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Saturday, December 5, 2009

Do Our Students Possess Intercultural Competence?


by Ann Abbott

In a previous post I asked if our students can recognize culture when it doesn't display itself wrapped in a flag and carrying baskets of local handicrafts.

But in some ways, the more important question is: Can our students recognize their own cultural practices and viewpoints?

It's easy to think that what we do is just "natural." If other people do it another way, that's "weird." (If I had a dime for every time an American says "Ick!" when in another country they see fish served whole, I'd be rich. And that's just one particularly obvious example of "un-natural natural.")

Darla K. Deardorff states this very clearly: "Cultural self-awareness could arguably be considered the essence of cross-cultural knowledge in that it is crucial for individuals to be aware of the way in which they view the world. Often this self-awareness is difficult to gain without moving beyond one's own culture, whether through education abroad experiences or cultural immersion experiences within one's home country. However, cultural self-awareness is indeed key, since experiences of others are often measured against one's own cultural conditioning" (p. 37 "Intercultural Competence: A Definition, Model, and Implications for Education Abroad." Theories for Intercultural Growth and Transformation.)

Many of my students are already quite interculturally competent, but how can we help all our students become more interculturally competent?

Deardorff proposes the "OSEE Tool":
  • O -- Observe what is happening.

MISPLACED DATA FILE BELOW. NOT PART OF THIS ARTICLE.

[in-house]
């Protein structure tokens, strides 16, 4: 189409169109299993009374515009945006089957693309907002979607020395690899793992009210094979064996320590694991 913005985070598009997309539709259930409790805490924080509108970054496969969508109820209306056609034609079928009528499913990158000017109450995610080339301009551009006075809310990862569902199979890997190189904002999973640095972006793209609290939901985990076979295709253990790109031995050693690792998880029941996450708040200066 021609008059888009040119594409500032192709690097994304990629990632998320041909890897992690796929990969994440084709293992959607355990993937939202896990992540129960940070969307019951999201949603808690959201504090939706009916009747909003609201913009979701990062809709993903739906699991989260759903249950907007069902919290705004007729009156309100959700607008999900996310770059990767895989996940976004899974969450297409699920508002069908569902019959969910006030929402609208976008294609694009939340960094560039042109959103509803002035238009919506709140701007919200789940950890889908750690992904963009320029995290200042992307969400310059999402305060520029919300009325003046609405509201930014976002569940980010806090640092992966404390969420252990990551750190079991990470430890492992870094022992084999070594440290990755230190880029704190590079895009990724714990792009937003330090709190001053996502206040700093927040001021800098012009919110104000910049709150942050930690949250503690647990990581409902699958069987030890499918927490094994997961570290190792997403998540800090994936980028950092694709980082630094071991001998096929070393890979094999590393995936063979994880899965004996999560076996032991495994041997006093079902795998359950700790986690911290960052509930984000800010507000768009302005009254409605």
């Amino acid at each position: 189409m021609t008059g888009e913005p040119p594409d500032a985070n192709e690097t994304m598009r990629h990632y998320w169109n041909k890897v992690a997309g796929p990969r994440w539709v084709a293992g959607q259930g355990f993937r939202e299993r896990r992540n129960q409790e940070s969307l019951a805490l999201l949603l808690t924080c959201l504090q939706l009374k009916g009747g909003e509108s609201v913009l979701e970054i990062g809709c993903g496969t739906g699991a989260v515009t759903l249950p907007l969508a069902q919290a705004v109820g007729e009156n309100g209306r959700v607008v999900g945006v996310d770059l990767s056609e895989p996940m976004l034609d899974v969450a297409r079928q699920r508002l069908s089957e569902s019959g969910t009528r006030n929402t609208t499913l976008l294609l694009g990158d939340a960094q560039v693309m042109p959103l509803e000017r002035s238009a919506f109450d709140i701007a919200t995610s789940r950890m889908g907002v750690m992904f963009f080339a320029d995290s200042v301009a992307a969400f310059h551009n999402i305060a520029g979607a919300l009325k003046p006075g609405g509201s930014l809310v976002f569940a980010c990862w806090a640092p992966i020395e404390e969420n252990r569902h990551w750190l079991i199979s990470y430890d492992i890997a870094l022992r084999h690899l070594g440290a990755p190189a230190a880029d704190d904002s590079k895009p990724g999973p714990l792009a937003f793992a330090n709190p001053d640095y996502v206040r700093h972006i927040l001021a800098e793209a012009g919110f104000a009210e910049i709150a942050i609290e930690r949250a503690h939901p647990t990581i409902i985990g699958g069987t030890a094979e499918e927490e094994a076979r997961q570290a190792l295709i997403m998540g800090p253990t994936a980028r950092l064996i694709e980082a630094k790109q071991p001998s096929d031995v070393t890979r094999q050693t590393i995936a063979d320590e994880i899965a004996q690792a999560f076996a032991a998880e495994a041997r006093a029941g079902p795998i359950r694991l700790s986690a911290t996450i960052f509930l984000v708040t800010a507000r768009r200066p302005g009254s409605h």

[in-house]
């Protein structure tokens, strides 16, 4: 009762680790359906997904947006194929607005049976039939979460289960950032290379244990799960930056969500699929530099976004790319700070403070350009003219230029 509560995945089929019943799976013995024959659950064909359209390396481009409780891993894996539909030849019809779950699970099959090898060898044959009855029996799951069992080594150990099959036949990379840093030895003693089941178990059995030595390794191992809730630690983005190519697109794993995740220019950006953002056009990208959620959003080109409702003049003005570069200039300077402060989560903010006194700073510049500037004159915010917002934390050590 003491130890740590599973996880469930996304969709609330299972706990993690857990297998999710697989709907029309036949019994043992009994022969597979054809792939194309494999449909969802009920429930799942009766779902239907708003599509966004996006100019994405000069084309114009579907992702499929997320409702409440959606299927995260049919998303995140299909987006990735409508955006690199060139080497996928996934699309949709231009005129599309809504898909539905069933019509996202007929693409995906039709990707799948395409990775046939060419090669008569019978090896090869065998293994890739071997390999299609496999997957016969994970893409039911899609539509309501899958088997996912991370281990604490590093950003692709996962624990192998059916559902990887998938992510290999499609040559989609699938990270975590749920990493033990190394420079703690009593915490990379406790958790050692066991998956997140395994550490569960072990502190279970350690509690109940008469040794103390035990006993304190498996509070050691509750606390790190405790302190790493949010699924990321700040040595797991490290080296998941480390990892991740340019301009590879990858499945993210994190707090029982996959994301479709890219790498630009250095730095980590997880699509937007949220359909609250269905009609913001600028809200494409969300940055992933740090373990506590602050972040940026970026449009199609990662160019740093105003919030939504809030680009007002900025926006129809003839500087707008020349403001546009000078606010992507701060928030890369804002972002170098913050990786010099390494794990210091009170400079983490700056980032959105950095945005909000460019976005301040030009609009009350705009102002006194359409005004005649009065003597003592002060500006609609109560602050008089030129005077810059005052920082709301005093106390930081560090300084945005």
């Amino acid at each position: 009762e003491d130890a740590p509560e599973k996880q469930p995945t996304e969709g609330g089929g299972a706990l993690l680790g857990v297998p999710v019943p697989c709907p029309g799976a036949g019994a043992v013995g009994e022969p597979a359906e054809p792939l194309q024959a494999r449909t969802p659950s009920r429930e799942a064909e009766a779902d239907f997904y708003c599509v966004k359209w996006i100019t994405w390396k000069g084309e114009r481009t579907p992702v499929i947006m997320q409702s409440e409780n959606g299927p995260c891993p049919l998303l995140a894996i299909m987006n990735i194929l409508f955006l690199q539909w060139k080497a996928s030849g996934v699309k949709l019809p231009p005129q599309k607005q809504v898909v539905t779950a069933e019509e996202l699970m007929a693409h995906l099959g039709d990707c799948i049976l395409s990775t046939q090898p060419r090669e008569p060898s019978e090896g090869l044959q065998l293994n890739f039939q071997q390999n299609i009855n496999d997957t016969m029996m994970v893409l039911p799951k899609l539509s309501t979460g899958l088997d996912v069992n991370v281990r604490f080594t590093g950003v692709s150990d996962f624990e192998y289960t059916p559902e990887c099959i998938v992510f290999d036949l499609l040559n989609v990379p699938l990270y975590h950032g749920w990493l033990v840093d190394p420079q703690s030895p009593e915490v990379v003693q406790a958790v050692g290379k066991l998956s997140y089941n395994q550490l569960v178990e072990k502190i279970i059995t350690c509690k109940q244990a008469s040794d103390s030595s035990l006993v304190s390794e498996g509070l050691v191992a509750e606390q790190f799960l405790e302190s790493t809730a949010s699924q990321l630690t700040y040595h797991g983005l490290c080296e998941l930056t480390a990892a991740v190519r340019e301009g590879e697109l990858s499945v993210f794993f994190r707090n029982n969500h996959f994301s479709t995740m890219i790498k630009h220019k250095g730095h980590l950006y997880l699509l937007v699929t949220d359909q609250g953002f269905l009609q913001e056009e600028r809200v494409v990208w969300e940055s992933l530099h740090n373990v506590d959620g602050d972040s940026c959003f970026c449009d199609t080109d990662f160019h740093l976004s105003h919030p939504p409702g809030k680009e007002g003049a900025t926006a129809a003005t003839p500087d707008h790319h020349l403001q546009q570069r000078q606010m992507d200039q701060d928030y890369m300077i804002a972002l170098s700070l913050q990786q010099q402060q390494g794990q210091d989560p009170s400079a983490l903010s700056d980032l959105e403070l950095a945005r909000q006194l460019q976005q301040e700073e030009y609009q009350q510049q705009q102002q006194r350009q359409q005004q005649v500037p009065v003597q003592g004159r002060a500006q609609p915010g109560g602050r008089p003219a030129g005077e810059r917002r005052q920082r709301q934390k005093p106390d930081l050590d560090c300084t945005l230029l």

• S -- State objectively what is happening. (It can be very hard to refrain from judgement statements, so this should be modeled.)
  • E -- Explore different explanations for what is happening. (Students must try to see from another person's perspective to be able to do this.)
  • E -- Evaluate which explanation is the most likely one. (You may need to collect more information "through conversations with others and through asking questions.")

In my next post I will provide a lesson plan based on Deardorff's article.

*Thank you, Valeri Werpetinski, for bringing this article to my attention through this semester's service-learning reading group.

2 comments:

  1. Intercultural competence is definitely hard to come by without traveling outside of one's own culture and taking in another. When I was abroad, however, I actually noticed peers that were increasingly "weirded-out" by customs, food, and other aspects of living in another culture and it seemed they were never going to achieve total acceptance and competence interculturally. It made me sad and made the person seem insincere and closed-minded when they'd say judgmental comments. Do you think it's possile for everyone to achieve this, or will some people just never be able to open their mind competely?

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  2. I think that is a great question! It seems like from your experience you're thinking that it doesn't always happen. Maybe that's true. But I think it is *more likely* to happen if we teach it explicitly. Too many times we think it will just automatically happen when students study abroad. For many of us, it does! But as you saw, it doesn't work that way for everyone. We don't think that people will just "automatically" learn a foreign language, chemistry or engineering. So we shouldn't just assume that intercultural competence always comes automatically.
    What do you think?

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